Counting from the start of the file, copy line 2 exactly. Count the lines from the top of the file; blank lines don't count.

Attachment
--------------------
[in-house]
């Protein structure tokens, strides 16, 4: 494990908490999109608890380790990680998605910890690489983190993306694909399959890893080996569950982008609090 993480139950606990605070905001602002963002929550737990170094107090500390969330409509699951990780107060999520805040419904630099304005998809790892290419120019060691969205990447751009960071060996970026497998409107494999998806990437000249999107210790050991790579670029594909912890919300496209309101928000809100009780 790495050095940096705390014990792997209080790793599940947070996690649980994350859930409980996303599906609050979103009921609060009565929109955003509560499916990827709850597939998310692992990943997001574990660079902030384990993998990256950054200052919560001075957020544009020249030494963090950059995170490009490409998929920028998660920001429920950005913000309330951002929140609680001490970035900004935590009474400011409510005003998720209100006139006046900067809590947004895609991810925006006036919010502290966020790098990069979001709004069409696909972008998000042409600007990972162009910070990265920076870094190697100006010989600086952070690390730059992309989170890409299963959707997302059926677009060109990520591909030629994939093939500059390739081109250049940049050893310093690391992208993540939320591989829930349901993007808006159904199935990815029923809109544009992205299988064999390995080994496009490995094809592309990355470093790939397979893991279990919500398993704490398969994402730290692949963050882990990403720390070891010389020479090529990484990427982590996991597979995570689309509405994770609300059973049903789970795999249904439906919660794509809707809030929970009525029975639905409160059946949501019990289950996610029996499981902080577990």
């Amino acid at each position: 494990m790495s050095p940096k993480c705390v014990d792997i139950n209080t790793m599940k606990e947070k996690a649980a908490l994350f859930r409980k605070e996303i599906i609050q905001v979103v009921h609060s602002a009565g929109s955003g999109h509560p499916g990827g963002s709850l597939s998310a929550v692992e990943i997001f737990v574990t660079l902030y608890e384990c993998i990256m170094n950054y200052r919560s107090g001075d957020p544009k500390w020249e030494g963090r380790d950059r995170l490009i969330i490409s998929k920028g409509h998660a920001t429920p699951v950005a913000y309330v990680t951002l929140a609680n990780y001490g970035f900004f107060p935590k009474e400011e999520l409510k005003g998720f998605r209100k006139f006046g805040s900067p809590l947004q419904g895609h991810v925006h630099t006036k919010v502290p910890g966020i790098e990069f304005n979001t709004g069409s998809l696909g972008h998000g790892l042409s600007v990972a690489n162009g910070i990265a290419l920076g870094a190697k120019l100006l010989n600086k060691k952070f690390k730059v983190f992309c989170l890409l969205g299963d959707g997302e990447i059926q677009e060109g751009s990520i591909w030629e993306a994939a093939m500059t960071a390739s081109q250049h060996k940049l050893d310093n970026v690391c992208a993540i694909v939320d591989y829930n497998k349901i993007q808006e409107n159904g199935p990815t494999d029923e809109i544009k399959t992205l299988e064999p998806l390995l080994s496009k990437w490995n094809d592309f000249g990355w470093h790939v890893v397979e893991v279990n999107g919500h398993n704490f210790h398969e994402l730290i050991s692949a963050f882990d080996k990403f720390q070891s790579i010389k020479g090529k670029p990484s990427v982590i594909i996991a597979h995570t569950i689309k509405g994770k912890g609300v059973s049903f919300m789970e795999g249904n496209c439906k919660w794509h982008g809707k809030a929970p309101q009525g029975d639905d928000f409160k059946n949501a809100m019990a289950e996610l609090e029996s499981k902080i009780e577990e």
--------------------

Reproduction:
């Protein structure tokens, strides 16, 4: 494990908490999109608890380790990680998605910890690489983190993306694909399959890893080996569950982008609090 993480139950606990605070905001602002963002929550737990170094107090500390969330409509699951990780107060999520805040419904630099304005998809790892290419120019060691969205990447751009960071060996970026497998409107494999998806990437000249999107210790050991790579670029594909912890919300496209309101928000809100009780 790495050095940096705390014990792997209080790793599940947070996690649980994350859930409980996303599906609050979103009921609060009565929109955003509560499916990827709850597939998310692992990943997001574990660079902030384990993998990256950054200052919560001075957020544009020249030494963090950059995170490009490409998929920028998660920001429920950005913000309330951002929140609680001490970035900004935590009474400011409510005003998720209100006139006046900067809590947004895609991810925006006036919010502290966020790098990069979001709004069409696909972008998000042409600007990972162009910070990265920076870094190697100006010989600086952070690390730059992309989170890409299963959707997302059926677009060109990520591909030629994939093939500059390739081109250049940049050893310093690391992208993540939320591989829930349901993007808006159904199935990815029923809109544009992205299988064999390995080994496009490995094809592309990355470093790939397979893991279990919500398993704490398969994402730290692949963050882990990403720390070891010389020479090529990484990427982590996991597979995570689309509405994770609300059973049903789970795999249904439906919660794509809707809030929970009525029975639905409160059946949501019990289950996610029996499981902080577990």